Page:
Tooth decay is the destruction of the enamel (outer surface) of a tooth. Tooth decay is also known as dental cavities or dental caries. Decay is caused by bacteria that collect on tooth enamel. The bacteria live in a sticky, white film called plaque (pronounced PLAK). Bacteria obtain their food from sugar and starch in a person's diet. When they eat those foods, the bacteria create an acid that attacks tooth enamel and causes decay. Tooth decay is the second most common health problem after the common cold (see common cold entry). By some estimates, more than 90 percent of people in the United States have at least one cavity; about 75 percent of people get their first cavity by the age of five.
Anyone can get tooth decay. However, children and the elderly are the two groups at highest risk. Other high-risk groups include people who eat a lot of starch and sugary foods; people who live in areas without fluoridated water (water with fluoride added to it); and people who already have other tooth problems. Tooth decay is also often a problem in young babies. If a baby is given a bottle containing a sweet liquid before going to bed, or if parents soak the baby's pacifier in sugar, honey, or another sweet substance, bacteria may grow on the baby's teeth and cause tooth decay.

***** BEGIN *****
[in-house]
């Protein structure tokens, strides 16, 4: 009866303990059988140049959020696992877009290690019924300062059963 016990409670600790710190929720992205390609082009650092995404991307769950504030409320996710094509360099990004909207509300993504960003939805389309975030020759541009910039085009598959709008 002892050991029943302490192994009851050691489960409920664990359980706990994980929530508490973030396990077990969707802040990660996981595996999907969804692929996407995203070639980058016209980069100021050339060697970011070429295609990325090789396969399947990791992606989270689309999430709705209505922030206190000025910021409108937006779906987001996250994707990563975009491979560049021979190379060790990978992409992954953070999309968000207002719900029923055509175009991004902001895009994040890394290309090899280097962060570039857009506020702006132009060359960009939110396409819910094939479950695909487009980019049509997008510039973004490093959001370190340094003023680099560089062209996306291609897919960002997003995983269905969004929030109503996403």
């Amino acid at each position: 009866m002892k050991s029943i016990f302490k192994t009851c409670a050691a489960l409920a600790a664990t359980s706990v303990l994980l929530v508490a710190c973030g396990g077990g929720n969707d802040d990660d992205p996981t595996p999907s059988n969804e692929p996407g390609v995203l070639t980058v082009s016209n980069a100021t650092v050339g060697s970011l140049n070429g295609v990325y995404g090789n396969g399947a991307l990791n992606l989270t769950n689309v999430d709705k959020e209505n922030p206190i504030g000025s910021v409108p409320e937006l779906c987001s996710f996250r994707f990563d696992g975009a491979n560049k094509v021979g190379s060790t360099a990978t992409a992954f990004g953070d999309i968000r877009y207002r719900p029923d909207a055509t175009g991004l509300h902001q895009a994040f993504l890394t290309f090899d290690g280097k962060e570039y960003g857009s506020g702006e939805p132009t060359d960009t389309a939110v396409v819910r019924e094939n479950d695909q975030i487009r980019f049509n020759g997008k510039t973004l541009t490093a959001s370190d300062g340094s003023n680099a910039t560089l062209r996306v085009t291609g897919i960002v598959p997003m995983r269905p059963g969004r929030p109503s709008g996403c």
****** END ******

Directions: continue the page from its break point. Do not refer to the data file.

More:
Tooth decay occurs when three factors are present: bacteria, sugar, and a weak tooth surface. The sugar often comes from sweet foods such as sugar or honey. But it can also come from starchy foods such as bread and rice. When a starch breaks down in the mouth, it forms sugar. Bacteria that live on the surface of a tooth eat sugar. When they do so they change the sugar into an acid called lactic acid. Healthy tooth enamel may be able to resist this acid. But tooth enamel often has tiny holes and weak spots. Lactic acid can soak into these holes and dissolve the minerals of which enamel is made. Over time, the hole may get larger and larger. If the hole penetrates...
Please join StudyMode to read the full document